WhatsApp is feeling down.
The multi-platform instant-messaging app for smartphones isn't as secure as it's supposed to be, according to an analysis published by a Dutch computer-science student.
WhatsApp uses a stream cipher, a sort of random number generator, to generate a long, random key with which to encrypt a conversation.
The problem is that WhatsApp uses the same key for all incoming and outgoing messages in a single conversation.
So if snoops were able to capture the encrypted data from that conversation, they could just compare the incoming and outgoing messages, and as long as they knew (or could guess) some part of one of the messages, they could cancel out the mathematical similarities — i.e. the encryption key— between the two.
That would give them the unencrypted text of both sides of the conversation.
This technique works because stream ciphers are all about random numbers — and if you use the same number more than once, it's no longer random.
Instead, the number becomes a pattern, and relatively basic math will find the pattern and crack WhatsApp's encryption implementation wide open.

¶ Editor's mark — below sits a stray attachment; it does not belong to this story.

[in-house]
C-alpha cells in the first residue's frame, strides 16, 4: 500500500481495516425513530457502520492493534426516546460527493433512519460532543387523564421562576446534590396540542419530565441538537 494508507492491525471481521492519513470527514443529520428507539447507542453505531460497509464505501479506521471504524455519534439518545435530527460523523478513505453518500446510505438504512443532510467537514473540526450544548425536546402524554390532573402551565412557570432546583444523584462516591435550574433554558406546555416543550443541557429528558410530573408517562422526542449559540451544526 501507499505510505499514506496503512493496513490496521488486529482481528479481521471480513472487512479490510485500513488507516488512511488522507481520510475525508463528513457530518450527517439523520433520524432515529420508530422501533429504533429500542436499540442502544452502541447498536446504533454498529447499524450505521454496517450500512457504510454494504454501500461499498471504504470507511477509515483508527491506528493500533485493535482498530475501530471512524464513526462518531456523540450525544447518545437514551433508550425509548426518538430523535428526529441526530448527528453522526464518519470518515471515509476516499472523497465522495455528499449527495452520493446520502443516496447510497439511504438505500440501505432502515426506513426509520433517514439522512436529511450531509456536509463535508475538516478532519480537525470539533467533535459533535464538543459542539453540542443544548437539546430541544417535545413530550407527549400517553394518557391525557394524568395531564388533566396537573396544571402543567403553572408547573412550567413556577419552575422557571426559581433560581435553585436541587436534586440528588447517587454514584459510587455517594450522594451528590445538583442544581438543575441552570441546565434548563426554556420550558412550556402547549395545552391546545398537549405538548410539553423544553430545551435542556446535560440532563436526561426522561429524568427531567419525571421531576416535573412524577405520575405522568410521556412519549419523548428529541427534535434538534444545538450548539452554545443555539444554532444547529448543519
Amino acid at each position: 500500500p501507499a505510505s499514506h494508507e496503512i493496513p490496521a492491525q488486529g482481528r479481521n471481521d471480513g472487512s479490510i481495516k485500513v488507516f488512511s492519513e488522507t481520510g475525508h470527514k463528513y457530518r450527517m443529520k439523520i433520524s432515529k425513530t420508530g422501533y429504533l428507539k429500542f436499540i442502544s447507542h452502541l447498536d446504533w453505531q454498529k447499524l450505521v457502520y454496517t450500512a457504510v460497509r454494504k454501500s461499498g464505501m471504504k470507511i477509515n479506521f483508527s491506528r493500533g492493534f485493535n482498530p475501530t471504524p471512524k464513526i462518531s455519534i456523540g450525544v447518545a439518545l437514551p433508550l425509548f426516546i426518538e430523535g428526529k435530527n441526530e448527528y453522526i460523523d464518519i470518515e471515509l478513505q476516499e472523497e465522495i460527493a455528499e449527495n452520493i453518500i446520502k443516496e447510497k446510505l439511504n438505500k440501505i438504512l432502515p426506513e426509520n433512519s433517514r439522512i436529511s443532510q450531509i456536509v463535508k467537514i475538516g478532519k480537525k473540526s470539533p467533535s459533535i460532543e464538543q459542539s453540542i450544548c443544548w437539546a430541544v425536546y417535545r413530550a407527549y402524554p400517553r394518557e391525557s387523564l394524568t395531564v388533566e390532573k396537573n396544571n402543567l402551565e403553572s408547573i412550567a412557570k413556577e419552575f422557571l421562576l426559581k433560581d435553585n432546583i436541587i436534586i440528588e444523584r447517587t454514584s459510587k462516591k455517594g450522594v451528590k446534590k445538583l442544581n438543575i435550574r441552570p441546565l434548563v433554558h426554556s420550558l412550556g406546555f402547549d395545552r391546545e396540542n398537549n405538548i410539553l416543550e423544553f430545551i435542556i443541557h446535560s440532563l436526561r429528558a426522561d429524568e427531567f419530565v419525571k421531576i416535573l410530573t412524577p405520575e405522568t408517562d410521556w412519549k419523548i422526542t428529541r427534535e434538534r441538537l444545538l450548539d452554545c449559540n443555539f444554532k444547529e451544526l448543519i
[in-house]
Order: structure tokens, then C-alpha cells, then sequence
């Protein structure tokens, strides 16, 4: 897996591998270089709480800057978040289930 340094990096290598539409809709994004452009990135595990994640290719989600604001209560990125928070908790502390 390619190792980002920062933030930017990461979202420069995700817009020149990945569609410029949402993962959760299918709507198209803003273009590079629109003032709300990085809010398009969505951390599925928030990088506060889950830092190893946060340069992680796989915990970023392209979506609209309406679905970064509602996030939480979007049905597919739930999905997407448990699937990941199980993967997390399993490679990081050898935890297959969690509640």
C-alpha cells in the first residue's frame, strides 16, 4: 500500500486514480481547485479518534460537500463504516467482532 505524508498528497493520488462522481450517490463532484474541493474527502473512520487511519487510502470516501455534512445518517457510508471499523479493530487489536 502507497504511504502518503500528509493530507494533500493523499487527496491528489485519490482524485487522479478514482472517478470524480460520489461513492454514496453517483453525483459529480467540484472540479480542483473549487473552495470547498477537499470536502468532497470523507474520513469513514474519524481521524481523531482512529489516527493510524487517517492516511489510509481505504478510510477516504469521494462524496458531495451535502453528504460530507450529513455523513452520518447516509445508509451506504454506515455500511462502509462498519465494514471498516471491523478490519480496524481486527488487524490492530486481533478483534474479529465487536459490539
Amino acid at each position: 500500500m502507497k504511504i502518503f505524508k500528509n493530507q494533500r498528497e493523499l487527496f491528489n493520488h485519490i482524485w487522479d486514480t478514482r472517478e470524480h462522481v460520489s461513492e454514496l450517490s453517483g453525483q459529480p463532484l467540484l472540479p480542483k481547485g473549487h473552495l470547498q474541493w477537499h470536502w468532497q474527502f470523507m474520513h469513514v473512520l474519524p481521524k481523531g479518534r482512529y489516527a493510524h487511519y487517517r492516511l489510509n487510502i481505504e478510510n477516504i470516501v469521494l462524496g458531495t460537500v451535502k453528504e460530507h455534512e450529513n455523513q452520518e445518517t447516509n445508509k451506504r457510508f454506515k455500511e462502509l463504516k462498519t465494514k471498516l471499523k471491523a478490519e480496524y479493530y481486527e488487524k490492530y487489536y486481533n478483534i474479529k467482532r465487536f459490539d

The vulnerability was discovered by Thijs Alkemade, a graduate student in mathematics and computer science at Utrecht University in the Netherlands, who wrote up his analysis on his blog.
WhatsApp disputed Alkemade's findings.
"Stating that all conversations should be considered compromised is inaccurate," wrote WhatsApp's CEO, Jan Koum, in an email to the tech blog Ars Technica. "Basically, this is sensationalized and overblown. Please report responsibly and do research that goes beyond Twitter-sphere. We have a company to run."
Others disagree with Koum's assessment. Several security experts unaffiliated with Alkemade have reviewed the student's work and found it to be credible.
According to Thomas Ptacek of Chicago-based Matasano Security, the same bug occurred in an algorithm called the Point to Point Tunneling Protocol, which was developed by Microsoft in the 1990s.
"It's an extremely bad flaw that lots of people know how to exploit," Ptacek tweeted.
Alkemade suggested in his analysis that WhatsApp could easily fix the problem by switching to a security protocol called Transport Layer Security, a tried-and-true method of encrypting information in transit that is used on much of the Internet.
As Naked Security blogger Paul Ducklin put it, "Why reinvent a square wheel when there's a well-known and well-studied round one you can roll out instead?"